Bailing us out of the consequences of mediocrity


Pretty sure I'll get my head kicked in for this one, but somebody's gotta say it ...

I purchased awhite, 4-door Honda Accord LX in 1987. I drove it for 206,000 miles. When I traded it, it was STILL getting 33 mpg on the highway. Why did I drive it for so long? Because I could.

In 1996, I purchased a white, 4-door Honda Accord LX. I drove it for 176,000 miles before,  I bestowed it on my first-born in 2007.  He's still driving it. Because he can.

In 2006, I purchased a black, Honda CRV. I dig my fog lights, even though I have occasion to use them about once per year.  I intend to drive this car into the ground.

Why? Because I can. Because it's built to drive a long, long time.

My dear friend Pia just sent me a satirical 'advertisement.' It looks exactly like a magazine advertisement you'd see for any new car. The headline says "You wouldn't buy our $*!t#y cars ...." Then there's this picture of a minivan.  And underneath it says, "... so we're taking your money anyway."  And, at the very bottom, "The Bailout.  Coming this January."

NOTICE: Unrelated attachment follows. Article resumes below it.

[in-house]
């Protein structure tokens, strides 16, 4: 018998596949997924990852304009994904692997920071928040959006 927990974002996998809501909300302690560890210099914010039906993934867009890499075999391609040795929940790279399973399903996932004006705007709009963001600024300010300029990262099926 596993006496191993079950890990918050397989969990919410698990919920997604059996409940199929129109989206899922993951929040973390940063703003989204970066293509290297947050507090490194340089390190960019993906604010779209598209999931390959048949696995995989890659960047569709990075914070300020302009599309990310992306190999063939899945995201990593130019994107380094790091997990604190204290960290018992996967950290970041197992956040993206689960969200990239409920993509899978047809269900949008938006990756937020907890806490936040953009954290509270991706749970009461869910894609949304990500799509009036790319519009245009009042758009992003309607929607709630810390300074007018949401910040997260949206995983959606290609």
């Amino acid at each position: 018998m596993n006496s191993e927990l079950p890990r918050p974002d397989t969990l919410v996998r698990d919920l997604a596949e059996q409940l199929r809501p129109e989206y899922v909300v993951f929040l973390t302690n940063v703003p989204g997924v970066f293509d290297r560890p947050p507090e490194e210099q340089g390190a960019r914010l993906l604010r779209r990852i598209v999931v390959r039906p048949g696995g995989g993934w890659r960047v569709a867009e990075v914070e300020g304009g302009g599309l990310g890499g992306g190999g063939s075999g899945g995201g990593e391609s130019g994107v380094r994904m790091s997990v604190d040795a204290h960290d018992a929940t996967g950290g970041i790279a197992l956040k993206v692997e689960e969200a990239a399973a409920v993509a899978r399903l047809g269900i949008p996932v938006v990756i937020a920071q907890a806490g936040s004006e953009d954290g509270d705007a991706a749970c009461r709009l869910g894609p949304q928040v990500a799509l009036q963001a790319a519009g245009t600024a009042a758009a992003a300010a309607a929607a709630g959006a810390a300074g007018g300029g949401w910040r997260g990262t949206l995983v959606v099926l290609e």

I couldn't even laugh, it was so funny. I couldn't even laugh, it was so true.

Of COURSE I have compassion for the buhjillion jobs threatened by the struggles of the American auto industry. But I also take umbrage.

They call it a Free Market for a reason.  The Japanese consistently built a better vehicle for the same or less money. And, in a free market, that wins. There is no working definition of "patriotism" that rightly says, "Steven, if you love your country you'll reward and patronize mediocrity."  Nope.  Patriotism NEVER lowers the bar.  Ever.

The target is Excellence AND Affordability. Why am I having to remind anyone of this?

The capper for me is this: NOTHING is necessarily stopping us from competing at a very high level. We know how. We know the sacrifices necessary.

Once again, there's some suffering to do. And we're not willing to do it.

Which always causes more suffering.